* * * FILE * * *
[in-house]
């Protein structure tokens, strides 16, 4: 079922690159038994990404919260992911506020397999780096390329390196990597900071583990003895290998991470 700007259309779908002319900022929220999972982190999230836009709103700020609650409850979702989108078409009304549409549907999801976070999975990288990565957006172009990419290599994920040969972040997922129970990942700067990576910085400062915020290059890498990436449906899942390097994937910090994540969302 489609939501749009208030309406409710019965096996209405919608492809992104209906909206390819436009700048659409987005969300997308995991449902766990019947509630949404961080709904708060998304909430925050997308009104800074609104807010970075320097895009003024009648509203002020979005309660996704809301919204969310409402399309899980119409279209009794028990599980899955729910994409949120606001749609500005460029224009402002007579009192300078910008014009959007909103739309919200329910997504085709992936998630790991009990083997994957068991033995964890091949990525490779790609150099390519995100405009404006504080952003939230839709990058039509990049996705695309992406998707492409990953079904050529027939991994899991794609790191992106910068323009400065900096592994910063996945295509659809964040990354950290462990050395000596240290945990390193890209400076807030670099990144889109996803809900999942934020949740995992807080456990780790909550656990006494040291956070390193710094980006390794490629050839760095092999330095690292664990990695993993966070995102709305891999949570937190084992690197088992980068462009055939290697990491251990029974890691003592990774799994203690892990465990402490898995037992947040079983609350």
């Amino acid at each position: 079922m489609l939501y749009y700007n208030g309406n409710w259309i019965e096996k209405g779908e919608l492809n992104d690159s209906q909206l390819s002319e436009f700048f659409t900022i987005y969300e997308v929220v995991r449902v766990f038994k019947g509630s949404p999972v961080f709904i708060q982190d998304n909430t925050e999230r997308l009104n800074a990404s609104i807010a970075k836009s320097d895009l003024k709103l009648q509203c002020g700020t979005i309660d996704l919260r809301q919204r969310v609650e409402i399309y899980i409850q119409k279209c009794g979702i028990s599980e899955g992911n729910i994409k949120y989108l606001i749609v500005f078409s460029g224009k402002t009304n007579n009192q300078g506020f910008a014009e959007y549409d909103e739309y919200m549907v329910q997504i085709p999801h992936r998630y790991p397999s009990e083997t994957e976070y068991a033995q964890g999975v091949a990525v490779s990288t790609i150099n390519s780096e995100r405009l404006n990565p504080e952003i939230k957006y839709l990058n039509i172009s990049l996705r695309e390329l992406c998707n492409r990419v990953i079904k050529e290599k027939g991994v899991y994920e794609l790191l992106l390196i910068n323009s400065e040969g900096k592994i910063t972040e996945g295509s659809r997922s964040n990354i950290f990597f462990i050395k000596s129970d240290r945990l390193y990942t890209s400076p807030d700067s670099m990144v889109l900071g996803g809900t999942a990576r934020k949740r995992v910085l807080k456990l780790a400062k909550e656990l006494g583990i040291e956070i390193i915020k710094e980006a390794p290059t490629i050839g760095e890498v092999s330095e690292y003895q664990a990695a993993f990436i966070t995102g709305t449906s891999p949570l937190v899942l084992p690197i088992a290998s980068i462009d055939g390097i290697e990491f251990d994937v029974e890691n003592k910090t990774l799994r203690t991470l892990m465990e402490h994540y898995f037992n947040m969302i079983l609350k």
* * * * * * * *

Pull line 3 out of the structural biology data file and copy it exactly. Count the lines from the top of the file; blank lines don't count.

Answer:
């Amino acid at each position: 079922m489609l939501y749009y700007n208030g309406n409710w259309i019965e096996k209405g779908e919608l492809n992104d690159s209906q909206l390819s002319e436009f700048f659409t900022i987005y969300e997308v929220v995991r449902v766990f038994k019947g509630s949404p999972v961080f709904i708060q982190d998304n909430t925050e999230r997308l009104n800074a990404s609104i807010a970075k836009s320097d895009l003024k709103l009648q509203c002020g700020t979005i309660d996704l919260r809301q919204r969310v609650e409402i399309y899980i409850q119409k279209c009794g979702i028990s599980e899955g992911n729910i994409k949120y989108l606001i749609v500005f078409s460029g224009k402002t009304n007579n009192q300078g506020f910008a014009e959007y549409d909103e739309y919200m549907v329910q997504i085709p999801h992936r998630y790991p397999s009990e083997t994957e976070y068991a033995q964890g999975v091949a990525v490779s990288t790609i150099n390519s780096e995100r405009l404006n990565p504080e952003i939230k957006y839709l990058n039509i172009s990049l996705r695309e390329l992406c998707n492409r990419v990953i079904k050529e290599k027939g991994v899991y994920e794609l790191l992106l390196i910068n323009s400065e040969g900096k592994i910063t972040e996945g295509s659809r997922s964040n990354i950290f990597f462990i050395k000596s129970d240290r945990l390193y990942t890209s400076p807030d700067s670099m990144v889109l900071g996803g809900t999942a990576r934020k949740r995992v910085l807080k456990l780790a400062k909550e656990l006494g583990i040291e956070i390193i915020k710094e980006a390794p290059t490629i050839g760095e890498v092999s330095e690292y003895q664990a990695a993993f990436i966070t995102g709305t449906s891999p949570l937190v899942l084992p690197i088992a290998s980068i462009d055939g390097i290697e990491f251990d994937v029974e890691n003592k910090t990774l799994r203690t991470l892990m465990e402490h994540y898995f037992n947040m969302i079983l609350k």